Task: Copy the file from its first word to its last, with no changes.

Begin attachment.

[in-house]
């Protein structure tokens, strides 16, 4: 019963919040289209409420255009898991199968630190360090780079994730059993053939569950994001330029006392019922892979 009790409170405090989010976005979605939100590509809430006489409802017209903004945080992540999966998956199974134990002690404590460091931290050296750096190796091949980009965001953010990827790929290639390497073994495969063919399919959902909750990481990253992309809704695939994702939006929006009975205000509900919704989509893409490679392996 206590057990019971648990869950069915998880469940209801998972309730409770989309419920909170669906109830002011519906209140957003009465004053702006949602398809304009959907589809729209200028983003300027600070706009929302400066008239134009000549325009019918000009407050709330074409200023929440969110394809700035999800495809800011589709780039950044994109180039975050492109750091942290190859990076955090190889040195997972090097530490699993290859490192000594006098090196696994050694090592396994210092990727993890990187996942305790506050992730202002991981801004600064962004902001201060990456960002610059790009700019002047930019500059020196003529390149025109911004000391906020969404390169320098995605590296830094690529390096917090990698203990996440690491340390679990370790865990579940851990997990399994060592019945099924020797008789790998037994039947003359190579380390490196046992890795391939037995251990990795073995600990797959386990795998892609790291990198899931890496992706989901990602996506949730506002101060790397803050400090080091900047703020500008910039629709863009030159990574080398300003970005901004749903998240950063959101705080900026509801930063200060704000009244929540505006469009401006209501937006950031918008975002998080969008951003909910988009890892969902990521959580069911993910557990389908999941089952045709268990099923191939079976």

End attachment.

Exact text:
[in-house]
């Protein structure tokens, strides 16, 4: 019963919040289209409420255009898991199968630190360090780079994730059993053939569950994001330029006392019922892979 009790409170405090989010976005979605939100590509809430006489409802017209903004945080992540999966998956199974134990002690404590460091931290050296750096190796091949980009965001953010990827790929290639390497073994495969063919399919959902909750990481990253992309809704695939994702939006929006009975205000509900919704989509893409490679392996 206590057990019971648990869950069915998880469940209801998972309730409770989309419920909170669906109830002011519906209140957003009465004053702006949602398809304009959907589809729209200028983003300027600070706009929302400066008239134009000549325009019918000009407050709330074409200023929440969110394809700035999800495809800011589709780039950044994109180039975050492109750091942290190859990076955090190889040195997972090097530490699993290859490192000594006098090196696994050694090592396994210092990727993890990187996942305790506050992730202002991981801004600064962004902001201060990456960002610059790009700019002047930019500059020196003529390149025109911004000391906020969404390169320098995605590296830094690529390096917090990698203990996440690491340390679990370790865990579940851990997990399994060592019945099924020797008789790998037994039947003359190579380390490196046992890795391939037995251990990795073995600990797959386990795998892609790291990198899931890496992706989901990602996506949730506002101060790397803050400090080091900047703020500008910039629709863009030159990574080398300003970005901004749903998240950063959101705080900026509801930063200060704000009244929540505006469009401006209501937006950031918008975002998080969008951003909910988009890892969902990521959580069911993910557990389908999941089952045709268990099923191939079976």